Oops, I did it again. Who can forget this classic moment from the 2012 Republican presidential primaries when former three-time Texas Governor Rick Perry could not name the third federal agency he would have eliminated if he had been elected president. Well, apparently he's hopeful Republicans are a forgiving and forgetful bunch as he has declared his intention to seek the Republican nomination once again in 2016. On paper Perry meets all of the qualifications for the nomination and presidency and should appeal to a broad spectrum of the Republican field. His state, when compared to the states of all the other governors expected to run, produced the fastest job growth during his 14 years in office, which is impressive since his time in office encompasses the years before, during and after the Great Recession. And he did all of this while keeping taxes and spending to one of the lowest in the nation. So why isn't he getting more attention or traction? Part of it is the huge primary field—10 declared candidates with another five expected to officially announce. The other factor is his disappointing campaign run in 2012. Many conservatives that year saw Perry as the great hope to topple the moderate Mitt Romney. In fact, Perry arguably had the biggest collapse of any candidate in modern political primary history, so he will have a huge hurdle to overcome this year. If Perry gets his way there could be another Republican governor from Texas in the White House who also happened to be a cheerleader in college, despite the fact that President Bush and him don't exactly get along.
Moving beyond Rick Perry, on Wednesday, yet another candidate announced his candidacy—the hawkish Republican senator from South Carolina, Lindsey Graham. The rare and only bachelor running for president, Senator Graham plans to hinge his candidacy on being the most war ready and trigger happy of all the candidates, proclaiming on Fox News “don’t vote for me because I’m telling you what’s coming,” when asked about how Americans feel worn out by war. This might appeal to those on the hawkish side of the Party, but his centrist views on climate change and immigration may turn off the rest of the Party.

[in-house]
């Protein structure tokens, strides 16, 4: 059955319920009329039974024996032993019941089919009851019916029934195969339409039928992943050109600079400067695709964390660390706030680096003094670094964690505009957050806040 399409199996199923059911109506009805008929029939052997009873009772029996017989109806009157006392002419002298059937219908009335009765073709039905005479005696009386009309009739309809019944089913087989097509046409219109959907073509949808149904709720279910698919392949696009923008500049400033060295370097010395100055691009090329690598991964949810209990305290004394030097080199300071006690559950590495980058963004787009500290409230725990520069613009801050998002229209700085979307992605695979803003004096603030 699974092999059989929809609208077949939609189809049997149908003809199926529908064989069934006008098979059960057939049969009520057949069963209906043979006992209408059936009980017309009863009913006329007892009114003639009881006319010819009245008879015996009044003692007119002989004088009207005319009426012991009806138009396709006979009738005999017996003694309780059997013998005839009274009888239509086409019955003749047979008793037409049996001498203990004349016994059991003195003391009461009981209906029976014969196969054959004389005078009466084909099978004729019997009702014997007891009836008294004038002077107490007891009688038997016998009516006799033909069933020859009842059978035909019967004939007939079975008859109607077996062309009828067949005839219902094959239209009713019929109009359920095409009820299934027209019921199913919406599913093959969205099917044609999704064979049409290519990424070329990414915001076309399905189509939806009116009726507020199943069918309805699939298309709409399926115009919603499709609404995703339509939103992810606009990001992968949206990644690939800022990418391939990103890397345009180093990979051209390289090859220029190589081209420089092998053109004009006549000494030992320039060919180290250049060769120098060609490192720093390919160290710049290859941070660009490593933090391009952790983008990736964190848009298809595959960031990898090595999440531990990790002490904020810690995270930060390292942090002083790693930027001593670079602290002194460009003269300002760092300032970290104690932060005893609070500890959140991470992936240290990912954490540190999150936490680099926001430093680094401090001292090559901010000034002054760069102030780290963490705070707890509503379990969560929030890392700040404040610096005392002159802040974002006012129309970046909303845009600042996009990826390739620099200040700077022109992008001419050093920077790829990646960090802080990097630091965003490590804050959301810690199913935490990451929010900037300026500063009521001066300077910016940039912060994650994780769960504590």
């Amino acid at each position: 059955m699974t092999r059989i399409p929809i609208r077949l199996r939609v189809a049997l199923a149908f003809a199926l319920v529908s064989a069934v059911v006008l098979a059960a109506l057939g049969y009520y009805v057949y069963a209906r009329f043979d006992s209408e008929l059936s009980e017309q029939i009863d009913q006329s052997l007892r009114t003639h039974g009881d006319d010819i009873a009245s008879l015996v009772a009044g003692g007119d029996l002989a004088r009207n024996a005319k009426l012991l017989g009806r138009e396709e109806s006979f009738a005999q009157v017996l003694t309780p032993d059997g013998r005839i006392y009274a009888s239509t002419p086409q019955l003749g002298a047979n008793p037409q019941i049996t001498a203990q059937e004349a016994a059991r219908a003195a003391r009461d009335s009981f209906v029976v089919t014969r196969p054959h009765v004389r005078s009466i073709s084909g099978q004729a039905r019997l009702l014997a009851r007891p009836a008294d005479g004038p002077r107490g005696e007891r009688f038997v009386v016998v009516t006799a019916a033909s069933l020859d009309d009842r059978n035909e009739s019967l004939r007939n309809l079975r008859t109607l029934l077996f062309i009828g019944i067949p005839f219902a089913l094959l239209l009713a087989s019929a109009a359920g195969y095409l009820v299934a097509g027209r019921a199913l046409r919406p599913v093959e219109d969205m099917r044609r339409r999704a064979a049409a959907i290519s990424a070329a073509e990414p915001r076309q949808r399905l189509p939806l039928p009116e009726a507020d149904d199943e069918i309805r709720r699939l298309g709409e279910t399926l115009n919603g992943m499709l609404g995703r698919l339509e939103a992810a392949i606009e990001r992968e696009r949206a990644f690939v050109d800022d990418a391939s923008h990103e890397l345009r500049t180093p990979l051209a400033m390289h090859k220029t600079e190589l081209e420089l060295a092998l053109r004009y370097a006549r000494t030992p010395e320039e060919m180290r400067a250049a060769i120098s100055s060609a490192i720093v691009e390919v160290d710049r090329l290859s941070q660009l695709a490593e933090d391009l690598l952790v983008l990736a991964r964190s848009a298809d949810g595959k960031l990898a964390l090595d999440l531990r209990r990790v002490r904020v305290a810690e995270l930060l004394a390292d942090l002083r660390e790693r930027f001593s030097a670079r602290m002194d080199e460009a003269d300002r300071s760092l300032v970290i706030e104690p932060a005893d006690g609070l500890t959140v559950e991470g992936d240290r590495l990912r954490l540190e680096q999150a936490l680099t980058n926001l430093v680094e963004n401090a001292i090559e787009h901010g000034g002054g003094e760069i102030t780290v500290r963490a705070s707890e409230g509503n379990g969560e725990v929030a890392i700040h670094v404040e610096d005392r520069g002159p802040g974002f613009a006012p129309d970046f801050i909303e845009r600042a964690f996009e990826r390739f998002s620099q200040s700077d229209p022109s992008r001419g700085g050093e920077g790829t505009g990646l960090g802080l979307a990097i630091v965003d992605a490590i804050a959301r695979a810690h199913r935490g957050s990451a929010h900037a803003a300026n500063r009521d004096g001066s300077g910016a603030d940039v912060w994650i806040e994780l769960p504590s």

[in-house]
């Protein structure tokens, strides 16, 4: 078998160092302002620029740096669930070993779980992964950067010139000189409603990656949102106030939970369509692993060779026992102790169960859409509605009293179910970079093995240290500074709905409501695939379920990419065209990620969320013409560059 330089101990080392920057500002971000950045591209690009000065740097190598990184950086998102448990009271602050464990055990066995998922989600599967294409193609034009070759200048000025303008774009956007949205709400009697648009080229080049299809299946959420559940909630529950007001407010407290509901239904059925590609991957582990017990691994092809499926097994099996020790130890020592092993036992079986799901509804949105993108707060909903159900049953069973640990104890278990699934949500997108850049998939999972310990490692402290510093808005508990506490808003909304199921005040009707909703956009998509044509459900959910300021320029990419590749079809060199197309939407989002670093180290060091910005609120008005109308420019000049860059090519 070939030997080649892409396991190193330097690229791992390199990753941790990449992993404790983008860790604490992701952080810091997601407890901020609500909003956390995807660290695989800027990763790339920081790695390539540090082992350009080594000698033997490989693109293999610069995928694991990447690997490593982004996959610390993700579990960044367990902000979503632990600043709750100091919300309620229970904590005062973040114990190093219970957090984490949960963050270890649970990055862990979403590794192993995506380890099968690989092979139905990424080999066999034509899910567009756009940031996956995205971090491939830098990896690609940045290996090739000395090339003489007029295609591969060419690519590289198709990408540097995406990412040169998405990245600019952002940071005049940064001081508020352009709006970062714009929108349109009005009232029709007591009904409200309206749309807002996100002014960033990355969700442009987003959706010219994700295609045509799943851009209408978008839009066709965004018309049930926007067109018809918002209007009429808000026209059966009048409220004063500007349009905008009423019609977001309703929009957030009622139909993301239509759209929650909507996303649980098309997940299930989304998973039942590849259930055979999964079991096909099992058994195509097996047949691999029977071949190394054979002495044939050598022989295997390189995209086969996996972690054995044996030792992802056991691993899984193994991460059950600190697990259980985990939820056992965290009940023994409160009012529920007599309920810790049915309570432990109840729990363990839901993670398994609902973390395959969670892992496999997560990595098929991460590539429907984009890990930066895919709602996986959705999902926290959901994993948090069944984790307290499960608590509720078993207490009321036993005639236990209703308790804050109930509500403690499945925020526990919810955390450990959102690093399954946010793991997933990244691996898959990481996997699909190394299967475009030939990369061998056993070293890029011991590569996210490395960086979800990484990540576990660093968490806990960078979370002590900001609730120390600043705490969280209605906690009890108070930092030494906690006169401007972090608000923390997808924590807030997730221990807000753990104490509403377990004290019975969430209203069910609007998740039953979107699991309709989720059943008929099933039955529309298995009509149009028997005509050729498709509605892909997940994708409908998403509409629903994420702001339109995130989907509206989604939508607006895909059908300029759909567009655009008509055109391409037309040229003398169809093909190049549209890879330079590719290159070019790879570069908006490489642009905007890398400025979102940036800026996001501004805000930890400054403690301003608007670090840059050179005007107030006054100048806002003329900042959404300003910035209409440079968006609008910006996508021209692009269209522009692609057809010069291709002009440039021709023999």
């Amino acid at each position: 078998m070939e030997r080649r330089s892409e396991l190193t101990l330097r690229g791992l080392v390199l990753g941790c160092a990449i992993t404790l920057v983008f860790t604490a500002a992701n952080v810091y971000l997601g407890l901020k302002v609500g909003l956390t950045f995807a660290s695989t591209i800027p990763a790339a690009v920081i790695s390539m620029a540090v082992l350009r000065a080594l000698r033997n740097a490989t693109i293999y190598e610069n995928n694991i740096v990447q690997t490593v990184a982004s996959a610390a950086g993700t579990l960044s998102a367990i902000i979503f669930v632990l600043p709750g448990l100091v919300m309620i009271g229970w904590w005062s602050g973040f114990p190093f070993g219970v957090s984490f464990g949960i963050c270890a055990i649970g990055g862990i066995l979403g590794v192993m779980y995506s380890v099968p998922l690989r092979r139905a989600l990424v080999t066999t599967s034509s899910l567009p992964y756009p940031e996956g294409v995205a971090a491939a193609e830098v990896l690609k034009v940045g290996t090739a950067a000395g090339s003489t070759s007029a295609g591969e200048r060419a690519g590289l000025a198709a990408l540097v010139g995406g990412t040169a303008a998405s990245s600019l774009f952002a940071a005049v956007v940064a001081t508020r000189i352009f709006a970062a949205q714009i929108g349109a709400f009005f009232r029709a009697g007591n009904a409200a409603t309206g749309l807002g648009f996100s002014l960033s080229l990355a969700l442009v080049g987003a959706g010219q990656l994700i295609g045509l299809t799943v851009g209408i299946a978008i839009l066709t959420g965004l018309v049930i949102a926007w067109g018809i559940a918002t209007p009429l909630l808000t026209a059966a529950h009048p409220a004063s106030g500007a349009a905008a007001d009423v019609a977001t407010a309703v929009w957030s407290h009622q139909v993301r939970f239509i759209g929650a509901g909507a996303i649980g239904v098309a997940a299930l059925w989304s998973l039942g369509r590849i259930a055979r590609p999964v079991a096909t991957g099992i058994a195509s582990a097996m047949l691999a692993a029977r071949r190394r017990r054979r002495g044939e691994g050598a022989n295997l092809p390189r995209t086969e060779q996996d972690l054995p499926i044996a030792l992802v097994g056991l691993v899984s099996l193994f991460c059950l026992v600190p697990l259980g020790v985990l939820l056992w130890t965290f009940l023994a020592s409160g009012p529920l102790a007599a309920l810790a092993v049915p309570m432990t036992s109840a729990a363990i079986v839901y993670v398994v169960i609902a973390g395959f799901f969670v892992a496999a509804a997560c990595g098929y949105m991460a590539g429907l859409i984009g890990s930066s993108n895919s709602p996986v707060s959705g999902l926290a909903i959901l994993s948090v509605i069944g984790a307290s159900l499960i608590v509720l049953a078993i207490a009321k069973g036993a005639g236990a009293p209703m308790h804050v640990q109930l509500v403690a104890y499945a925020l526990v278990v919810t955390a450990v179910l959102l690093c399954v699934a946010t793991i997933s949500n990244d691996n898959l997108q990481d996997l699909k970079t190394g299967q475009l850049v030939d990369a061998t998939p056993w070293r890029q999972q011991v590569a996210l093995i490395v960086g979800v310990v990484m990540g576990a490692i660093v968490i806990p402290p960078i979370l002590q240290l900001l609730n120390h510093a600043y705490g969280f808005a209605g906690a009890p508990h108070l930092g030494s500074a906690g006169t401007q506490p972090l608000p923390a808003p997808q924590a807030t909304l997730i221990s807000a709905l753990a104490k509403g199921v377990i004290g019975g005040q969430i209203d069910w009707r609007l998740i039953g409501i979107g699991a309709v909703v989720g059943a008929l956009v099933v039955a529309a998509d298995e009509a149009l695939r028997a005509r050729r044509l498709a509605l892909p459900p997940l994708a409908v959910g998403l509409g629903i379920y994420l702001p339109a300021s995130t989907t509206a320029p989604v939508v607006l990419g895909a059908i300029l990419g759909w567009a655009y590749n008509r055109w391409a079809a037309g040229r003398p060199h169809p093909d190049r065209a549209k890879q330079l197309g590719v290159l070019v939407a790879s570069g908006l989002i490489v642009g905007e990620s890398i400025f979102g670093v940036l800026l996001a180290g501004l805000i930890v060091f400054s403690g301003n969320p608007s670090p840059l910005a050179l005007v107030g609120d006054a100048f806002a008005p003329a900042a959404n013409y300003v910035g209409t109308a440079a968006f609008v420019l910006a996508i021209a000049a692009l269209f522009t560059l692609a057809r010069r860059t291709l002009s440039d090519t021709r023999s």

Don't let all the attention on the Republican field fool you, there are actually other Democrats running against former Secretary of State Hillary Clinton. Granted, they don't stand much of a chance versus the Clinton juggernaut. The first to announce this past Saturday was former Maryland Governor Martin O'Malley who hopes to offer an establishment candidate alternative to Clinton. O'Malley's best path to the nomination is a major scandal breaking in the race that gives Clinton supporters some pause. The second candidate who declared last weekend is former Republican and independent senator and now Democratic Governor Lincoln Chafee of Rhode Island. Chafee comes from a political family dynasty, but there appears almost no path to the nomination. At this point, Chafee is in the race to raise certain issues important to him by taking an "internationalist" approach to policies that include changing the U.S. to the metric system.
Lastly on the congressional side, there is a new Republican congressman from the great state of Mississippi. District Attorney Trent Kelly won a special election on Tuesday night to fill the seat left by the late Representative Alan Nunnelee. Kelly won with 70% of the vote, defeating Democrat Walter Zinn. Kelly was the front-runner of the contest from the get go, including the 13 candidate primary. A colonel in the Army National Guard, Kelly was endorsed by the widow of Representative Nunnelee. Now only one seat out of the 434 in the House remains unfilled. The remaining seat is Illinois 18th district, which will be filled by a special election on September 10.
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